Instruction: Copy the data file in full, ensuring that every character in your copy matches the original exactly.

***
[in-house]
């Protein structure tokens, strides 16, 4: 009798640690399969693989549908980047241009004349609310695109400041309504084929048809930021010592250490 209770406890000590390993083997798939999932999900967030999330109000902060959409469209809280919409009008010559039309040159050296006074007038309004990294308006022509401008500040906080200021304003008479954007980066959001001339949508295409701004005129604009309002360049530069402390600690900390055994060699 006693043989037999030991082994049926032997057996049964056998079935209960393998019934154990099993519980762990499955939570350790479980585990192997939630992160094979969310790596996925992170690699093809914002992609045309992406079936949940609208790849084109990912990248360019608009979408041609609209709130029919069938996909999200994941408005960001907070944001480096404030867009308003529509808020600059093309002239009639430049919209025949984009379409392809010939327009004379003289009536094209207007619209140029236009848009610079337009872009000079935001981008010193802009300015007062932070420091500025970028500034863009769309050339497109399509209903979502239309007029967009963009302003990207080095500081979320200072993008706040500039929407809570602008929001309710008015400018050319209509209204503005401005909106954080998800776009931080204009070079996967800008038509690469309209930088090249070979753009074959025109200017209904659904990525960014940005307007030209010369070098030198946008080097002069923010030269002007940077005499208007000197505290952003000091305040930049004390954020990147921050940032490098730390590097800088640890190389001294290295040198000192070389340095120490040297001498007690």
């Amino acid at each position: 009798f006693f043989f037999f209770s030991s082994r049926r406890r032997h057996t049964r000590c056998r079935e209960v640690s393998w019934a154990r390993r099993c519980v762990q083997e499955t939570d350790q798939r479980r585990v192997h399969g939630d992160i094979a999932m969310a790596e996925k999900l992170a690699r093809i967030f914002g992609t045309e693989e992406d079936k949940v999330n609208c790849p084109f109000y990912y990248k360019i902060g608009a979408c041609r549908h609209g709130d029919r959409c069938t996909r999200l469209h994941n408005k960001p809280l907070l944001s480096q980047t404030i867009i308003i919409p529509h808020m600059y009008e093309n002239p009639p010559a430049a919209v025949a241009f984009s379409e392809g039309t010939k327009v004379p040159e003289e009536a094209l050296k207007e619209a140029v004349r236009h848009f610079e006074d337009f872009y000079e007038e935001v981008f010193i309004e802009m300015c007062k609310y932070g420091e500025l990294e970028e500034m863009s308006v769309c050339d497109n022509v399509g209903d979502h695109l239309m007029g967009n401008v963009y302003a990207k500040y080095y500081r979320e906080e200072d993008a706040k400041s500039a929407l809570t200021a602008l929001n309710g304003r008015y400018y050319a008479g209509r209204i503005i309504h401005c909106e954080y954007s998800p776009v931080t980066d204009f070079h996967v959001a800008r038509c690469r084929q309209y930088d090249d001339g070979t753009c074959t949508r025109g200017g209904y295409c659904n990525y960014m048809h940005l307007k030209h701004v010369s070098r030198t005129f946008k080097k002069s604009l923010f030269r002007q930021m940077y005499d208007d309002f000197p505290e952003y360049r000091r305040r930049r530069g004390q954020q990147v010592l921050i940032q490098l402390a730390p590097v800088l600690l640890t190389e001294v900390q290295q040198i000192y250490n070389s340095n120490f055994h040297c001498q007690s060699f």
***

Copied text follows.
[in-house]
């Protein structure tokens, strides 16, 4: 009798640690399969693989549908980047241009004349609310695109400041309504084929048809930021010592250490 209770406890000590390993083997798939999932999900967030999330109000902060959409469209809280919409009008010559039309040159050296006074007038309004990294308006022509401008500040906080200021304003008479954007980066959001001339949508295409701004005129604009309002360049530069402390600690900390055994060699 006693043989037999030991082994049926032997057996049964056998079935209960393998019934154990099993519980762990499955939570350790479980585990192997939630992160094979969310790596996925992170690699093809914002992609045309992406079936949940609208790849084109990912990248360019608009979408041609609209709130029919069938996909999200994941408005960001907070944001480096404030867009308003529509808020600059093309002239009639430049919209025949984009379409392809010939327009004379003289009536094209207007619209140029236009848009610079337009872009000079935001981008010193802009300015007062932070420091500025970028500034863009769309050339497109399509209903979502239309007029967009963009302003990207080095500081979320200072993008706040500039929407809570602008929001309710008015400018050319209509209204503005401005909106954080998800776009931080204009070079996967800008038509690469309209930088090249070979753009074959025109200017209904659904990525960014940005307007030209010369070098030198946008080097002069923010030269002007940077005499208007000197505290952003000091305040930049004390954020990147921050940032490098730390590097800088640890190389001294290295040198000192070389340095120490040297001498007690």
């Amino acid at each position: 009798f006693f043989f037999f209770s030991s082994r049926r406890r032997h057996t049964r000590c056998r079935e209960v640690s393998w019934a154990r390993r099993c519980v762990q083997e499955t939570d350790q798939r479980r585990v192997h399969g939630d992160i094979a999932m969310a790596e996925k999900l992170a690699r093809i967030f914002g992609t045309e693989e992406d079936k949940v999330n609208c790849p084109f109000y990912y990248k360019i902060g608009a979408c041609r549908h609209g709130d029919r959409c069938t996909r999200l469209h994941n408005k960001p809280l907070l944001s480096q980047t404030i867009i308003i919409p529509h808020m600059y009008e093309n002239p009639p010559a430049a919209v025949a241009f984009s379409e392809g039309t010939k327009v004379p040159e003289e009536a094209l050296k207007e619209a140029v004349r236009h848009f610079e006074d337009f872009y000079e007038e935001v981008f010193i309004e802009m300015c007062k609310y932070g420091e500025l990294e970028e500034m863009s308006v769309c050339d497109n022509v399509g209903d979502h695109l239309m007029g967009n401008v963009y302003a990207k500040y080095y500081r979320e906080e200072d993008a706040k400041s500039a929407l809570t200021a602008l929001n309710g304003r008015y400018y050319a008479g209509r209204i503005i309504h401005c909106e954080y954007s998800p776009v931080t980066d204009f070079h996967v959001a800008r038509c690469r084929q309209y930088d090249d001339g070979t753009c074959t949508r025109g200017g209904y295409c659904n990525y960014m048809h940005l307007k030209h701004v010369s070098r030198t005129f946008k080097k002069s604009l923010f030269r002007q930021m940077y005499d208007d309002f000197p505290e952003y360049r000091r305040r930049r530069g004390q954020q990147v010592l921050i940032q490098l402390a730390p590097v800088l600690l640890t190389e001294v900390q290295q040198i000192y250490n070389s340095n120490f055994h040297c001498q007690s060699f």